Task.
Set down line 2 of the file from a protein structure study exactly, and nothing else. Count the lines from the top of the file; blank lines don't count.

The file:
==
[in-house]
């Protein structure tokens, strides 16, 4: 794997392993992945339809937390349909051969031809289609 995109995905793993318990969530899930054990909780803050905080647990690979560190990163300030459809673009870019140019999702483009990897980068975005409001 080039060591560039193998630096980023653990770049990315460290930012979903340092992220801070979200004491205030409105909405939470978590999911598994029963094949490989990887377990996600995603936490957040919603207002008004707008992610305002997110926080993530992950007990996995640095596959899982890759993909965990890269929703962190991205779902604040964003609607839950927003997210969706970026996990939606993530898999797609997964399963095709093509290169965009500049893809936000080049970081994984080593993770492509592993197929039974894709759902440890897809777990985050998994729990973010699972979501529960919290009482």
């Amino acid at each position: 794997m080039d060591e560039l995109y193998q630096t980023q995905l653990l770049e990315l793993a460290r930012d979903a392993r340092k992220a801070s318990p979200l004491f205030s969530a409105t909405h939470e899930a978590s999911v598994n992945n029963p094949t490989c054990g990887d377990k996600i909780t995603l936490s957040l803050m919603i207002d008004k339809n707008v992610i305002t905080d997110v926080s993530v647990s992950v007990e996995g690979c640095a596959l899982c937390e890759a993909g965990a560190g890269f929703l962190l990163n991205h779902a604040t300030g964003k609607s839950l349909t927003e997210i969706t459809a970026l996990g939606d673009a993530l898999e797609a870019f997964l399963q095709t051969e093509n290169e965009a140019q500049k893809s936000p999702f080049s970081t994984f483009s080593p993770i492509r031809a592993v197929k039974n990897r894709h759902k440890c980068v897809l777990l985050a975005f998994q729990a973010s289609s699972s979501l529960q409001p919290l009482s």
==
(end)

């Protein structure tokens, strides 16, 4: 794997392993992945339809937390349909051969031809289609 995109995905793993318990969530899930054990909780803050905080647990690979560190990163300030459809673009870019140019999702483009990897980068975005409001 080039060591560039193998630096980023653990770049990315460290930012979903340092992220801070979200004491205030409105909405939470978590999911598994029963094949490989990887377990996600995603936490957040919603207002008004707008992610305002997110926080993530992950007990996995640095596959899982890759993909965990890269929703962190991205779902604040964003609607839950927003997210969706970026996990939606993530898999797609997964399963095709093509290169965009500049893809936000080049970081994984080593993770492509592993197929039974894709759902440890897809777990985050998994729990973010699972979501529960919290009482």